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Cold War Radar

Introduction to the Line

Radar lines.jpg

1957 image of the radar lines in Canada.  Note the Mid-Canada Line in the centre

The Mid-Canada Line, or the MCL, was thought up by McGill University, which is why it was also called the McGill Fence.  It was first considered in the very early 1950s but not seriously until late 1953.

The MCL followed the Pinetree Line, construction beginning early in 1955.  It was created to deal with quicker planes and to give more warning time on top of the Pinetree Line.  It gave 300-60 000 feet cover and would allow North American planes to meet the bomber in the air. 

Running along the 55th parallel, Canada designed it and took on all costs.

It used an alarm so someone was not always there watching the radar.  It used typical radar but also Doppler radar which was based on the Doppler effect.  This basically meant that the frequency would be altered when something was between the stations.

The Line ran from Hopedale, Labrador to Dawson Creek, British Columbia, and there were 90 doppler detection stations and 8 section control stations.  The stations were actually located on two lines between 5-10 miles apart.

The Doppler stations were spread around 65 miles apart and provided better tracking and identification of where the aircraft was going and how fast.  Though the doppler sites were not staffed,  they had quarters for when personnel came to work on them.  The control sites were staffed.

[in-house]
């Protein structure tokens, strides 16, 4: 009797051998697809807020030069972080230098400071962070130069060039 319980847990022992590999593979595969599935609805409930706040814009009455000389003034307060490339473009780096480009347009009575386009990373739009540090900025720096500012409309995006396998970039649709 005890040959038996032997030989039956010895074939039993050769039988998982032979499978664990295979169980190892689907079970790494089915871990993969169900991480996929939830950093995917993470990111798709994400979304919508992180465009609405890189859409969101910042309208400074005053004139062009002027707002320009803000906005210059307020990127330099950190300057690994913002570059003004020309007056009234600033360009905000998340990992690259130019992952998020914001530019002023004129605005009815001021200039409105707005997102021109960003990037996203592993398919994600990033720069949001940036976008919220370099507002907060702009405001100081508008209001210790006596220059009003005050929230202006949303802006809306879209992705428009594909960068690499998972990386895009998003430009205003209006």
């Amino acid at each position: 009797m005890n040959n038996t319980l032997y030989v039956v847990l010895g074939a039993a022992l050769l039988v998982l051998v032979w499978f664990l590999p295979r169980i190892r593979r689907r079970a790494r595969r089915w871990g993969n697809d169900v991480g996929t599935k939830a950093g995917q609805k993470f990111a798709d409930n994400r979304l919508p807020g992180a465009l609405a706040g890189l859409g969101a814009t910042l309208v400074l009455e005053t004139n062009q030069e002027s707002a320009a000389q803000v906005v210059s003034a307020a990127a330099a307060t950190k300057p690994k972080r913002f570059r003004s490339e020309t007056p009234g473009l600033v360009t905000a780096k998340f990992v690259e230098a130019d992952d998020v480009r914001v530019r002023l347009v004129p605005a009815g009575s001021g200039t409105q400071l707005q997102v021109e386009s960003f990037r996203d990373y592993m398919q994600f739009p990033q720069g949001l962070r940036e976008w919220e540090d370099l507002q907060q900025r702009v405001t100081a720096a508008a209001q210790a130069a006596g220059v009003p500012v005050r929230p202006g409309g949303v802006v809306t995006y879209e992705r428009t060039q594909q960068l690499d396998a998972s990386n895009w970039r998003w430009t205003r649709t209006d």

There were controversies around the Line.  For example, Minister Howe wanted to support private enterprise over the government.  Bell were the managers of the system but had no actual control, rather it was given to a Crown corporation, Defence Construction. 

There was some poor organization surrounding it as well and as shown when they allowed bidding for diesel generators.  A British manufacturer won it, but they did not pay to have the parts shipped.  Therefore, Canada had to use Superconstellations, one of the biggest planes, and move them to Canada.

The MCL did cover some of the same area as the Pinetree Line.  And even while it was still being created the Dew Line was begun to extend coverage north.  It opened May 1957 (completely on January 1, 1958), but was already shut down by 1965.